Current Progress.— In order to meet these objectives, a literature review has been done to determine what information is currently known linking stress, temperature, and metabolic rate in largemouth bass, the centrarchid family of fishes, and teleost fishes in general.
Expected Outcomes.— As seen in previous studies, metabolic rate will stabilize at the four hour mark after a stress response when fishes are acclimatized to 25?C. Metabolic rate is expected to stabilize faster after the temperature drop as largemouth bass and teleost fishes in general recover best at lower temperatures.
Do nest size and shape characteristics affect nest parasitism rates?
The survival strategy of obligate brood parasitic birds like the Brown-headed Cowbird (Molothrus ater) is to lay their eggs in nests of host species and therefore avoid most of the reproductive costs required for raising chicks. Costs transferred to host species include the energy normally required to defend nests, incubate eggs and feed young. Hosts also incur possible reduced hatchling growth due to competition with parasite offspring, eviction of host eggs by earlier hatching parasite chicks, and an increased risk of nest abandonment (Kilner 2005, Servedio and Hauber 2006). To deceive hosts, parasites often choose a host whose eggs they can mimic to ensure a successful incubation without detection (Davies 2000). Not only do cowbirds and other brood parasites synchronize their laying to match the laying time of the host species to further diminish the risk of egg detection, brood parasitic eggs typically have thicker shells than host eggs (Mermoz and Reboreda 1999, Weatherhead 1991).
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A Typology of Mississippi Licensed Furbearer TrappersThere is a need to attract more people into trapping in order to help mitigate animal-induced damage to flora and fauna. Teresa B. Hill, a senior in the Department of Wildlife, Fisheries and Aquaculture, is studying participation in furbearer trapping programs implemented to manage human-wildlife conflicts. She is trying to determine if trapper population is a homogenous group or if there is heterogeneity in order to assist management agencies in developing strategies to attract/retain participants in trapping. Her undergraduate research advisor is Kevin Hunt, professor in the Department of Wildlife, Fisheries and Aquaculture and researcher in the Forest and Wildlife Research Center.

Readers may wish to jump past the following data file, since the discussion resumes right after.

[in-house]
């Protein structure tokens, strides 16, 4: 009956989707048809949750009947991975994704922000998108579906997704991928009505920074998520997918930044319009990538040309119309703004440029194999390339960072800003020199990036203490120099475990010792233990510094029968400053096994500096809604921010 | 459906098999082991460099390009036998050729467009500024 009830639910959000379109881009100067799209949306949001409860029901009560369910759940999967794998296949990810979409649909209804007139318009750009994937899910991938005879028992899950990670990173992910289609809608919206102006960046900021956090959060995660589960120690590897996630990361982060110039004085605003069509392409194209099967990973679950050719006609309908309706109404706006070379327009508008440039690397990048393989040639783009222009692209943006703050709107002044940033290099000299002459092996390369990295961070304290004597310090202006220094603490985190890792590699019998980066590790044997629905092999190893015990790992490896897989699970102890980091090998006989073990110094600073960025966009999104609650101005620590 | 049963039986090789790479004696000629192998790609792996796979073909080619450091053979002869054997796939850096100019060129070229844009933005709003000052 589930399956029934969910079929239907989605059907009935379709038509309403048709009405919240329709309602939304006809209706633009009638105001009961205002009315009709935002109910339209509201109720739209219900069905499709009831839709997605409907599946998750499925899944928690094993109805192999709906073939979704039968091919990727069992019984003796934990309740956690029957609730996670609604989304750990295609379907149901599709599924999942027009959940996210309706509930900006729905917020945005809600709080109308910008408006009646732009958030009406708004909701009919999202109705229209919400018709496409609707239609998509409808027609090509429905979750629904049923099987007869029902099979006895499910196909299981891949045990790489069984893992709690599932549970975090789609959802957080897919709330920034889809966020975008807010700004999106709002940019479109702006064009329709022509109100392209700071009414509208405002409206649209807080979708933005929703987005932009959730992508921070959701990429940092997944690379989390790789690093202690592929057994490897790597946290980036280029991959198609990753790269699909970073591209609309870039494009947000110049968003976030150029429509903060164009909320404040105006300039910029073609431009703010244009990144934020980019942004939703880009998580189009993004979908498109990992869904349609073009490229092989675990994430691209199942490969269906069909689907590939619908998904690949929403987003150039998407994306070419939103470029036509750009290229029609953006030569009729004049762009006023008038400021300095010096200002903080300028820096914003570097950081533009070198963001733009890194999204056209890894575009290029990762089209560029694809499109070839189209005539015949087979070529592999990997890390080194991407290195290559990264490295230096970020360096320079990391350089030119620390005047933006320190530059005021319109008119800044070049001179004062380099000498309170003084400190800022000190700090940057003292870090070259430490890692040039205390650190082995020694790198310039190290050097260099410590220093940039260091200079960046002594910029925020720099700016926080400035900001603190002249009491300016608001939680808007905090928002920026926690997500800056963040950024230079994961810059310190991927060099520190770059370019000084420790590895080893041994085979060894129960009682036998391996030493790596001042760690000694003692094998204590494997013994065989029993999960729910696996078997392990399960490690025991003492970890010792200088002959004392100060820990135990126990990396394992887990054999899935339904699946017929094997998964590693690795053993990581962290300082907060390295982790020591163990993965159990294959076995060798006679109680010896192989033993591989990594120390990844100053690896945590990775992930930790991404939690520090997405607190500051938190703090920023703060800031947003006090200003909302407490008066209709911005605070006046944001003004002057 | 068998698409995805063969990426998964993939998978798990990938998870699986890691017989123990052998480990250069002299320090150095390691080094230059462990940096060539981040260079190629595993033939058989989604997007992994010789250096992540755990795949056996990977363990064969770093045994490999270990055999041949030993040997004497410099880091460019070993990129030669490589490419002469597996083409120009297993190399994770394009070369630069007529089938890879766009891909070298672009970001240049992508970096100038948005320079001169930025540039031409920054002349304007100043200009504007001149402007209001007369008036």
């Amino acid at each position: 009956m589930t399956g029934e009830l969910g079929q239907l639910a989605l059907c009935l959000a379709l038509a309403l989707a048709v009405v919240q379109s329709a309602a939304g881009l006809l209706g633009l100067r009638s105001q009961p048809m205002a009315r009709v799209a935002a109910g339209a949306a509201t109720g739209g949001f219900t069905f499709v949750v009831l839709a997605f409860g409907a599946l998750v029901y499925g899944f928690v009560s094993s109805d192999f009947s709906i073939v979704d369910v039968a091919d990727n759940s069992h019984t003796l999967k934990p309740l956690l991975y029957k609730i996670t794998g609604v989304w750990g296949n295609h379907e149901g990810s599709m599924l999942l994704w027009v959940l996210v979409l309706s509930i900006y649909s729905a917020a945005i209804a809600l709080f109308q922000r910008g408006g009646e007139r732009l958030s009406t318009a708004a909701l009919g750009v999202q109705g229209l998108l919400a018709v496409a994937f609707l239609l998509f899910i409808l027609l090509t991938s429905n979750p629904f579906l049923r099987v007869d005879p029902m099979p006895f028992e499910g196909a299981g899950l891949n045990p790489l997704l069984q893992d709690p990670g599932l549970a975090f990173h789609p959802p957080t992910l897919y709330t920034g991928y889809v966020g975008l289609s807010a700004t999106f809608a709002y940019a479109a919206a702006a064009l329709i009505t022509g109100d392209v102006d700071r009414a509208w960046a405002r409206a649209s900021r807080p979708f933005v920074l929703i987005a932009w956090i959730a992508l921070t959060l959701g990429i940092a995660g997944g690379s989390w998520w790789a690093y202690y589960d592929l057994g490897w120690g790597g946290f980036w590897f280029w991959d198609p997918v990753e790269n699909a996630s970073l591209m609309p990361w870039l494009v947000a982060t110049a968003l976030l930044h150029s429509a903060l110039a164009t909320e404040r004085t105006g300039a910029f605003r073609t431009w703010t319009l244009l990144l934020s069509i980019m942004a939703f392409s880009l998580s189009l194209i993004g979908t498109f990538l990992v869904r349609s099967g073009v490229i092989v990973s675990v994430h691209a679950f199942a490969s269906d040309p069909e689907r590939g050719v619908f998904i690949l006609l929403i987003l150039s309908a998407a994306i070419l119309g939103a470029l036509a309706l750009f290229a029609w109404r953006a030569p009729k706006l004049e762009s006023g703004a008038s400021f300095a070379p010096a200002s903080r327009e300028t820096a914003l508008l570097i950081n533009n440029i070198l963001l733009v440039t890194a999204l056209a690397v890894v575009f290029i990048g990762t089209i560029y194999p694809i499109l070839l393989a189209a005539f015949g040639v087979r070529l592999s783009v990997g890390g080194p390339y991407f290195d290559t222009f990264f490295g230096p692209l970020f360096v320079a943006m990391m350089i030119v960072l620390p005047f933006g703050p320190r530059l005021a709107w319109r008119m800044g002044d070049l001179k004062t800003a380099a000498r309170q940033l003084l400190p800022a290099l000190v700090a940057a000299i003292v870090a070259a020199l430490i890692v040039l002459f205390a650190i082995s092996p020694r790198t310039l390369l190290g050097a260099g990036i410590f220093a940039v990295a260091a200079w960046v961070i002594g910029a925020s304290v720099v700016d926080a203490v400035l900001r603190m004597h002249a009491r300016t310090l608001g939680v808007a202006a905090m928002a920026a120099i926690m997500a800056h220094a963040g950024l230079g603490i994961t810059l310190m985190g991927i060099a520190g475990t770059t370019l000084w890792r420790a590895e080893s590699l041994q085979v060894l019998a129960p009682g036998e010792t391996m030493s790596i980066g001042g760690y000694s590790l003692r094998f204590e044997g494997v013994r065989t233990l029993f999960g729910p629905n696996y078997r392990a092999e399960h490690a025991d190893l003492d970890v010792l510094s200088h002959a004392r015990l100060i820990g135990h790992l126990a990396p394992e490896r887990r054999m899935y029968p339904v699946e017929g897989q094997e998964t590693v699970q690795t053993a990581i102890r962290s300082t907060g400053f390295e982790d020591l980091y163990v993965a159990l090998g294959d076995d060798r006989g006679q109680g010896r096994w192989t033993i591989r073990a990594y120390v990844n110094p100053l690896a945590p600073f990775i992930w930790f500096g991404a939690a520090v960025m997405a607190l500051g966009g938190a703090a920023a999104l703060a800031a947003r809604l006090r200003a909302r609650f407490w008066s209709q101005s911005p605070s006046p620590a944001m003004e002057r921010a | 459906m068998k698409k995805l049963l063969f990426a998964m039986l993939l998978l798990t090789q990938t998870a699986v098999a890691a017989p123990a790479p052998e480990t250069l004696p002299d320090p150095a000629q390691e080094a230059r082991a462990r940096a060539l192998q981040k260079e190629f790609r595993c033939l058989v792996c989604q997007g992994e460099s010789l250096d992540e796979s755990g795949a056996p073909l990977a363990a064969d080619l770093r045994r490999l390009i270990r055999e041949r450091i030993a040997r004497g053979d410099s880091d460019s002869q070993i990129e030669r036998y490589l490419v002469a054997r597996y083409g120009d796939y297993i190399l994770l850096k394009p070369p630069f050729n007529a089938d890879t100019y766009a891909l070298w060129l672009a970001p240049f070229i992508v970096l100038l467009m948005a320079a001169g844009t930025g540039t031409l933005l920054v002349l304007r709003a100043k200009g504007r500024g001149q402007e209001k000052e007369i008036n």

A Mississippi State University undergraduate student and research scholar has been awarded the prestigious Harold Weaver Undergraduate Student Excellence Award for his research on the flammability of hardwood forests.
Senior forestry major Zach Senneff, a resident of Caledonia, Mississippi, received the honor from the Association of Fire Ecology at the Large Wildland Fires Conference in Missoula, Montana.
Senneff investigated the flammability of leaf litter from 10 hardwood species common to the eastern U.S. The objective of his research was to determine which leaves encouraged fire and which hampered fire. In fire-prone ecosystems, flammable leaf litter kills competing trees.
Morgan Varner, fire ecologist and assistant professor in the university's Forest and Wildlife Research Center directed Senneff's research.
"Zach's research is important when considering restoration of eastern forest ecosystems," Varner said. "Trees that have low flammability characteristics may not be adapted to survive in fire-prone ecosystems."
Fire is an important management tool and many wildlife species are dependent on the habitat created by prescribed fire, Varner added.
Senneff, who is currently working as a summer intern with Weyerhaeuser, said the undergraduate research program helped him develop a new way of thinking about problems and potential issues that may arise.
"My undergraduate research project helped me develop new skills in problem solving and communication," Senneff said. "These skills have helped me both in the classroom as well as in my job."
The Harold Weaver Undergraduate Student Excellence Award is granted to a single student each year from a pool of students across the globe pursuing research in fire ecology. It is named for Harold Weaver, a pioneer in the field of fire ecology and ecosystem management.
The Undergraduate Research Scholar Program is a new endeavor at Mississippi State University. Senneff's research was sponsored by the university's College of Forest Resources and the Forest and Wildlife Research Center.